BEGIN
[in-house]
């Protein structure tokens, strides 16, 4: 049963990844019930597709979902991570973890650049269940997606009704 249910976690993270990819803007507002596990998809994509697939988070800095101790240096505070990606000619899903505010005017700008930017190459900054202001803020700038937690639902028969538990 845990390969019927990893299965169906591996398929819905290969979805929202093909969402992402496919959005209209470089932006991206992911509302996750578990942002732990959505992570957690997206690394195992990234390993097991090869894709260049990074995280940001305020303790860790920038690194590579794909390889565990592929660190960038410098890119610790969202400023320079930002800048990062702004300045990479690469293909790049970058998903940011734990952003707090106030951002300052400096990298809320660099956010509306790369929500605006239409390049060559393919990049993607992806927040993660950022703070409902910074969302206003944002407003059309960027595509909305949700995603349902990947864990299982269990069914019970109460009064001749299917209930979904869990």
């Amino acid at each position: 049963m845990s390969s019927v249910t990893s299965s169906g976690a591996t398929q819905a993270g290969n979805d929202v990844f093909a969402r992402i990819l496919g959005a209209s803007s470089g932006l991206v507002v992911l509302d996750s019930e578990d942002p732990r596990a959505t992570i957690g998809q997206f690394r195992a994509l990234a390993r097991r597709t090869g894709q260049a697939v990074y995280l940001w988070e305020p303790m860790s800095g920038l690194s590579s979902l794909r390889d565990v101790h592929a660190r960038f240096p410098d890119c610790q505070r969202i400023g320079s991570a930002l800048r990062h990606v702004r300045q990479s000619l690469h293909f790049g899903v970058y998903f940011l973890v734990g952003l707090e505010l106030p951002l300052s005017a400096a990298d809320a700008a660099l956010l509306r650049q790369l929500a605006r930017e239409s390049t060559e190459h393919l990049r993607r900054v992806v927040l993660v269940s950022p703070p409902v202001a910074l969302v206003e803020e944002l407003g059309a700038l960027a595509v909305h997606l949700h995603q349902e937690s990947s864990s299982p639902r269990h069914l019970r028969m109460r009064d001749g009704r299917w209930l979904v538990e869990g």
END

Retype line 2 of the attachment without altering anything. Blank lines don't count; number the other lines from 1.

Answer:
């Protein structure tokens, strides 16, 4: 049963990844019930597709979902991570973890650049269940997606009704 249910976690993270990819803007507002596990998809994509697939988070800095101790240096505070990606000619899903505010005017700008930017190459900054202001803020700038937690639902028969538990 845990390969019927990893299965169906591996398929819905290969979805929202093909969402992402496919959005209209470089932006991206992911509302996750578990942002732990959505992570957690997206690394195992990234390993097991090869894709260049990074995280940001305020303790860790920038690194590579794909390889565990592929660190960038410098890119610790969202400023320079930002800048990062702004300045990479690469293909790049970058998903940011734990952003707090106030951002300052400096990298809320660099956010509306790369929500605006239409390049060559393919990049993607992806927040993660950022703070409902910074969302206003944002407003059309960027595509909305949700995603349902990947864990299982269990069914019970109460009064001749299917209930979904869990």